Chough report: December 2018

By Liz Corry

Not to be outdone by the other eleven months, December was eventful. Prospects of a white Christmas were slim to none unless ‘white’ meant fog, misty rain, and strong gales.

A ‘white’ Christmas on the north coast. Photo by Liz Corry.

The first weekend in December was a tough one with birds being blown about in 40mph winds or more. Most of the chough clan were already at the supplemental feed site waiting for the keeper on Sunday 9th. Birds were keeping low to the ground to avoid being blown sideways whilst eating.

Great expectations. Photo by Liz Corry.

One of the choughs was  lying down, more worryingly it was not joining in with the others at the feed. Lily, identified by leg rings, was having trouble walking despite flying fine. She did eat, a positive sign, but waited for the initial feeding frenzy to die down (less chance of being pushed around). It was possible she had been blown into something and just needed time to recoup.

The next day, however, she was still presenting in the same way. There were a few choughs still in need of replacement leg rings so a catch up was planned. You know the saying, two birds, one stone…fingers crossed no killing.

It took several attempts for the group to settle in the aviary allowing the hatches to be shut. Not helped by three of the hatches breaking. We managed to trap over twenty choughs inside. First in the hand-net was Lil’ Wheezy. After weighing and fitted with a replacement plastic ring she was released back into the wild. Next to be caught was Lily. Once in the hand her problem was alarmingly obvious.

Lily’s foot had become wedged in her plastic ring. Photo by Liz Corry.

The longer red and white striped ring (identifies them as Jersey choughs) had moved down over her foot pushing her digits together. Blood flow had been restricted for some time resulting in permanent damage to the fourth digit.

Close up of damaged fourth digit. Photo by Bea Detnon.

We have not seen this before in the choughs. It usually occurs due to ill-fitting rings. In captivity, it is easier to spot and can be corrected before any permanent damage occurs.

Smartphone technology allowed for a video and photo to be sent to Durrell’s vet on duty. As it was close to roost time, Lily was confined to a section of the aviary along with several other choughs for company. The vet would visit the following morning to assess what treatment, with permission from the States Vet. Lily is a wild-hatched Jersey chough falling under States licensing laws.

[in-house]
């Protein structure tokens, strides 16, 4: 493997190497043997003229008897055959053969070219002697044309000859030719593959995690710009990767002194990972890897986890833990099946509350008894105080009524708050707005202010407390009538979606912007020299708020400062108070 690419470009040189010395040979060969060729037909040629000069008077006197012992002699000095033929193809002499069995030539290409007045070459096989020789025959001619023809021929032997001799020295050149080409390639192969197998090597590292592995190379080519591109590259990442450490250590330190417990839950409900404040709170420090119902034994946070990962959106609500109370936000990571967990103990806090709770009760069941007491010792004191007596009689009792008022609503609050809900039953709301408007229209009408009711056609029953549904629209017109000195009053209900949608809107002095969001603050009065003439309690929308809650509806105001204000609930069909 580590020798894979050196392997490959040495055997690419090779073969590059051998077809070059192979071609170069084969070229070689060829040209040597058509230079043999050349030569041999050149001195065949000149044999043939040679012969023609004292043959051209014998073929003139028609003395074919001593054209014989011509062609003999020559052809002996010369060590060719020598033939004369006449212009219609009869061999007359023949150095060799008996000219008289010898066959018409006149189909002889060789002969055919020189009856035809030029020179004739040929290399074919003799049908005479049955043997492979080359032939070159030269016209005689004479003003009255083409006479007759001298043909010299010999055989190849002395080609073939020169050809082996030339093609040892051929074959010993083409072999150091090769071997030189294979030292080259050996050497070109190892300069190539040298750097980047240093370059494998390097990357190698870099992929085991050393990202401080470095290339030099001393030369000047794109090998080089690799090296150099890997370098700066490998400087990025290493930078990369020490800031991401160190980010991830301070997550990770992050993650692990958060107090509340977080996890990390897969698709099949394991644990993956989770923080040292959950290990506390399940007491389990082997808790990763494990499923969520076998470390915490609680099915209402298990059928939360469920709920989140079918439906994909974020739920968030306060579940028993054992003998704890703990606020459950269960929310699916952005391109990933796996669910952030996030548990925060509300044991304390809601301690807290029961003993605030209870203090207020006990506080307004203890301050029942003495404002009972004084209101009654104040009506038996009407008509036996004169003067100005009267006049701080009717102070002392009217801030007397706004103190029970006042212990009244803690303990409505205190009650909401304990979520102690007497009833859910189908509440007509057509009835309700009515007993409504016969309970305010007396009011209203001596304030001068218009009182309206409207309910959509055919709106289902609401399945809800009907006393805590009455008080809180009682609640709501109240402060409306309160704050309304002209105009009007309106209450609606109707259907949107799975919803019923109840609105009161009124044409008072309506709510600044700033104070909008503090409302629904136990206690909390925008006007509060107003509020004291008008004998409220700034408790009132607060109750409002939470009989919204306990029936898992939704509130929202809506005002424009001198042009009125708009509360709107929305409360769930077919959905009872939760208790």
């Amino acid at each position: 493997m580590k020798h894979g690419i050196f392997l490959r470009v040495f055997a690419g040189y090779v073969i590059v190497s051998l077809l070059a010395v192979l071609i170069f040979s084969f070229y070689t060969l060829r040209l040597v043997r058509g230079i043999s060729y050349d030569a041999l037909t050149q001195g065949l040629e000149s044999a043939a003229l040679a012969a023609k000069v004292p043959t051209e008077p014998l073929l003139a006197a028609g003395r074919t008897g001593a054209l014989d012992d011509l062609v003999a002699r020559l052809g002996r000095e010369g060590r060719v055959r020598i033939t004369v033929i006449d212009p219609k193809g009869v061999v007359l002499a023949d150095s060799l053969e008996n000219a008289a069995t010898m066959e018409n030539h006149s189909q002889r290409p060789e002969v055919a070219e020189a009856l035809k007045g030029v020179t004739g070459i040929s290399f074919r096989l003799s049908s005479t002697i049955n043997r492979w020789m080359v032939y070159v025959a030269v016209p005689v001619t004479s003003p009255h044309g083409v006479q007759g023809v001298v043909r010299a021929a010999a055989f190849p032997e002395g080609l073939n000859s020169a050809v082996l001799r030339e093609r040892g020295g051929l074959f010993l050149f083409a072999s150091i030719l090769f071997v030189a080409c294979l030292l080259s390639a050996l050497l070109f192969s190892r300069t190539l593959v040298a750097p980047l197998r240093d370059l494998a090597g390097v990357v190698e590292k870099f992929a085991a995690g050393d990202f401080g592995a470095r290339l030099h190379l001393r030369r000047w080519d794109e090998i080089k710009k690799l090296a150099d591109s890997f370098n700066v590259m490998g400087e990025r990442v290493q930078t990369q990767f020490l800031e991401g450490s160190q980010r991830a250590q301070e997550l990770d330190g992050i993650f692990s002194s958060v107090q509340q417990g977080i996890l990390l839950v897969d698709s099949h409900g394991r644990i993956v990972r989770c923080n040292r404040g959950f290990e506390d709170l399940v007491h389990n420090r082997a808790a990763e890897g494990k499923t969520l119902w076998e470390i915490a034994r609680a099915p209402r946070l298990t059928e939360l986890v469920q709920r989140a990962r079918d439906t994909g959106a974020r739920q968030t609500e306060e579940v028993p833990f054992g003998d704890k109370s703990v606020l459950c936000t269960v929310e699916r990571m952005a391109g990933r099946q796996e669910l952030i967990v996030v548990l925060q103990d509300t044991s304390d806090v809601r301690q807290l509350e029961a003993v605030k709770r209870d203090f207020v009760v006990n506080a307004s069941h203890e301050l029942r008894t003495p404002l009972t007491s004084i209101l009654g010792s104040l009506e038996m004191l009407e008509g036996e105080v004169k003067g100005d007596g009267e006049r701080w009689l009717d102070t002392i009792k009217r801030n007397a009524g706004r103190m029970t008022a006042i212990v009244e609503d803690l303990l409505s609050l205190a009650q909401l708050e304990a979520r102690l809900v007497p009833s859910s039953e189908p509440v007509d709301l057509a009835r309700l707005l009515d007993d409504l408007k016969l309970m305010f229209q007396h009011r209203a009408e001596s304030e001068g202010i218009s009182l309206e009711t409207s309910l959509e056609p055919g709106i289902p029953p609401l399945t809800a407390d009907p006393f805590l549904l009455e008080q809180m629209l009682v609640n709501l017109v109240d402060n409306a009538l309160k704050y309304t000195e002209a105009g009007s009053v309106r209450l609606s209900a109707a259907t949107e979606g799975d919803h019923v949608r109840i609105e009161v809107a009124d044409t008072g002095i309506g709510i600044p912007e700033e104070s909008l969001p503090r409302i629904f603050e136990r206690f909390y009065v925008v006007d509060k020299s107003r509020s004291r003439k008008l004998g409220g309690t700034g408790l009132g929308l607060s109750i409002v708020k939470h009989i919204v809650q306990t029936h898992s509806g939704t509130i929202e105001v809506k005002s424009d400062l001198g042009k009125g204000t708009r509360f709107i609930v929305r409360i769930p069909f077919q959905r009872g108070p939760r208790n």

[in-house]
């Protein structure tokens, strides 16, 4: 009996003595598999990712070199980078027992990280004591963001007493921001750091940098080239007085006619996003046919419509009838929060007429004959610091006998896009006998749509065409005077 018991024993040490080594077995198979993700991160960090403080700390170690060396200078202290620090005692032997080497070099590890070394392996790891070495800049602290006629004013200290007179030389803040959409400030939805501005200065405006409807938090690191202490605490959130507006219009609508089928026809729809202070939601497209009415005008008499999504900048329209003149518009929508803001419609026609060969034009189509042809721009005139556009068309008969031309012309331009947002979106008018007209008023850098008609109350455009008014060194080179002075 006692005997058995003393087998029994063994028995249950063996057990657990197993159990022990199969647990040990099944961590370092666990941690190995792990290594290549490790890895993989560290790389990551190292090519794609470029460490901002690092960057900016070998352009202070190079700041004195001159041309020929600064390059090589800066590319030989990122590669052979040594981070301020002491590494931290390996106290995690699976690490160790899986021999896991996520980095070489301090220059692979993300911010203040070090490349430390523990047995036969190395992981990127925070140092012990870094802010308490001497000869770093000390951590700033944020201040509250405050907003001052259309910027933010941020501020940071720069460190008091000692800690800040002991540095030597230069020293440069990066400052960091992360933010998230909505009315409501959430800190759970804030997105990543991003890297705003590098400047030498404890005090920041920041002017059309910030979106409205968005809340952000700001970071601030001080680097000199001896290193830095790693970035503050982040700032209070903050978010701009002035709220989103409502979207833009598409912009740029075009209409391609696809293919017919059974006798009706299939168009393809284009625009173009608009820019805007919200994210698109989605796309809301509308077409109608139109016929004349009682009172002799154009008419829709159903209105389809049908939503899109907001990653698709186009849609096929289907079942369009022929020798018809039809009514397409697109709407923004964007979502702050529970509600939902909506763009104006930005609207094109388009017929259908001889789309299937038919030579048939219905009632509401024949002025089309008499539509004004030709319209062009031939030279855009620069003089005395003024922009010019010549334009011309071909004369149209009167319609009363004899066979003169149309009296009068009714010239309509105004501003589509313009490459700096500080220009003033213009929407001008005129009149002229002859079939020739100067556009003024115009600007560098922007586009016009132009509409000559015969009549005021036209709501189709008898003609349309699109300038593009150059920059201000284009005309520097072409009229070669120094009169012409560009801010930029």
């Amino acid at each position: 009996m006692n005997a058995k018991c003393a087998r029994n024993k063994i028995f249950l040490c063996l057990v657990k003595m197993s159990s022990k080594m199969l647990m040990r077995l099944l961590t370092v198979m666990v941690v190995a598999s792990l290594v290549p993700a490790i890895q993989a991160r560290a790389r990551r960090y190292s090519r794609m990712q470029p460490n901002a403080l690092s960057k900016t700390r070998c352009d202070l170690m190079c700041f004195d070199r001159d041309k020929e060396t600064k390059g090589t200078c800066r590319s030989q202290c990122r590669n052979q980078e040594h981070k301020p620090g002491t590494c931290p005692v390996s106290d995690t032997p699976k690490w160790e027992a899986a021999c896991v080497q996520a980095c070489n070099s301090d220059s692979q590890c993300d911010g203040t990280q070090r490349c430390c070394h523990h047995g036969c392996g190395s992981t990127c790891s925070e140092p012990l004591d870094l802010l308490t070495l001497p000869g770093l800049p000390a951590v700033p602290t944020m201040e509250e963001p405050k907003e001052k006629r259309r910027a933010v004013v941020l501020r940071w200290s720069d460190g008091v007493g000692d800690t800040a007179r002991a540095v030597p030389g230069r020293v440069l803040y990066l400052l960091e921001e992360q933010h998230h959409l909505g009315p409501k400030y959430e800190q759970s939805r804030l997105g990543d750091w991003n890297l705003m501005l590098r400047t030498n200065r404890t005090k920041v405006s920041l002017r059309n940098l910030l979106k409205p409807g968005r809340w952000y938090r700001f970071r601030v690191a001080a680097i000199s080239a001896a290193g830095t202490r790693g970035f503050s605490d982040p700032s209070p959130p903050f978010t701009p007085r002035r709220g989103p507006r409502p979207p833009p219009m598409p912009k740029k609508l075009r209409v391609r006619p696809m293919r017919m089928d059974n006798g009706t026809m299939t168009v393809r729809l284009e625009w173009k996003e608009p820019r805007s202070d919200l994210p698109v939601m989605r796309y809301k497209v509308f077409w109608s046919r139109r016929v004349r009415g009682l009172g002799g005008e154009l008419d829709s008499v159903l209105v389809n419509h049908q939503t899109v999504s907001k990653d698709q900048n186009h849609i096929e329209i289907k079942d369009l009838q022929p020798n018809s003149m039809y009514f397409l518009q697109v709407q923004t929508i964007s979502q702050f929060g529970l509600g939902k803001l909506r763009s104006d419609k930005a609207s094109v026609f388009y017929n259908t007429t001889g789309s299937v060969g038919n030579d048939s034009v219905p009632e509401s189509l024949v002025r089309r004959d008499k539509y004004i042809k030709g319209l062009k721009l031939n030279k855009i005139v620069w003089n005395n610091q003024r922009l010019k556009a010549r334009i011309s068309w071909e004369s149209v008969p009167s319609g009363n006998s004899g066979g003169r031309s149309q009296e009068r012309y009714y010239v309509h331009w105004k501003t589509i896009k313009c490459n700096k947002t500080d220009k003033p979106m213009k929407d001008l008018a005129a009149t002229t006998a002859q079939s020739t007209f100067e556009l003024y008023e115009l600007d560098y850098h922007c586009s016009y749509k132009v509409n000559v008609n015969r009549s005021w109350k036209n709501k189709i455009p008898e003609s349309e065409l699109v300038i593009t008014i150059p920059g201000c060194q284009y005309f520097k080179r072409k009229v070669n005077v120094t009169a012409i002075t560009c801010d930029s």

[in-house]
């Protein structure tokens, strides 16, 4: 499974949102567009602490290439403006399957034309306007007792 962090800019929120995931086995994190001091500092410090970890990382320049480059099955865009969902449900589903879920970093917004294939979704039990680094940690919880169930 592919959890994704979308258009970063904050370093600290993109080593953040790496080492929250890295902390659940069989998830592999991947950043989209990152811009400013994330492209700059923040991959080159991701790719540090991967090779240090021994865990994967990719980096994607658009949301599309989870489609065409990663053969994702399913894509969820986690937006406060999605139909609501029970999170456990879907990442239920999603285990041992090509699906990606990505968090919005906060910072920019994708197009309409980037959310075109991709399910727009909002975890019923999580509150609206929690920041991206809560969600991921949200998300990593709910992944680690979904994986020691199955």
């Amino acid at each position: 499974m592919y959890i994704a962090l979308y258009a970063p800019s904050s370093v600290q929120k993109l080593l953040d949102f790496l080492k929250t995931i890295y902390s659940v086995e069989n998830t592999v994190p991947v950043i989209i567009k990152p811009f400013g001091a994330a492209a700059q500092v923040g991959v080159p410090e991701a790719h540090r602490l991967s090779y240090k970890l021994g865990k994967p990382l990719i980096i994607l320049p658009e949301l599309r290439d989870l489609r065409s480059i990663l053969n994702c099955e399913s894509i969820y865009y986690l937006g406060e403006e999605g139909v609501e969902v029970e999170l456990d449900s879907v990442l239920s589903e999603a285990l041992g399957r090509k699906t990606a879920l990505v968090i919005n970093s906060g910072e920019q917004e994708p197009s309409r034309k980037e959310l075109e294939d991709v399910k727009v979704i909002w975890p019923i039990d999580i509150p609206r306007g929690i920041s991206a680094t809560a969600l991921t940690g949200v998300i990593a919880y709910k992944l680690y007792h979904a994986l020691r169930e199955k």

Unfortunately the fourth digit was necrotic and had to be removed to reduce the chance of infection in the other digits. Wednesday morning, Lily was taken to the vets at the Zoo for the operation. Under sedation, the digit was swiftly and expertly removed by the vet (Alberto). Lily was allowed to recover in the warmth of the operating room, then transported back to Sorel. She was kept locked away receiving medication via her food for the next seven days. Lily recovered without further complications.

Lily out with the flock post-treatment. Photo by Liz Corry.

When released back into the wild, nine days after the initial catch up, she rejoined the flock as if nothing had happened. The design of the aviary allows any bird(s) in confinement to remain in visual and audio contact with the flock. This unfortunate event is one reason why the release aviary remains present at Sorel.

We will need to continue catching birds to replace leg rings. The day Lily returned to the flock, Flieur was seen with a broken leg ring; the plastic has weathered. There is a possibility of this causing harm. As ever we will do our best to see it doesn’t come to that.

Flieur kindly points out a problem to staff at the aviary. Photo by Liz Corry.

Closer inspection shows a break at the top of the red and white ring. Photo by Liz Corry.

Aviary repairs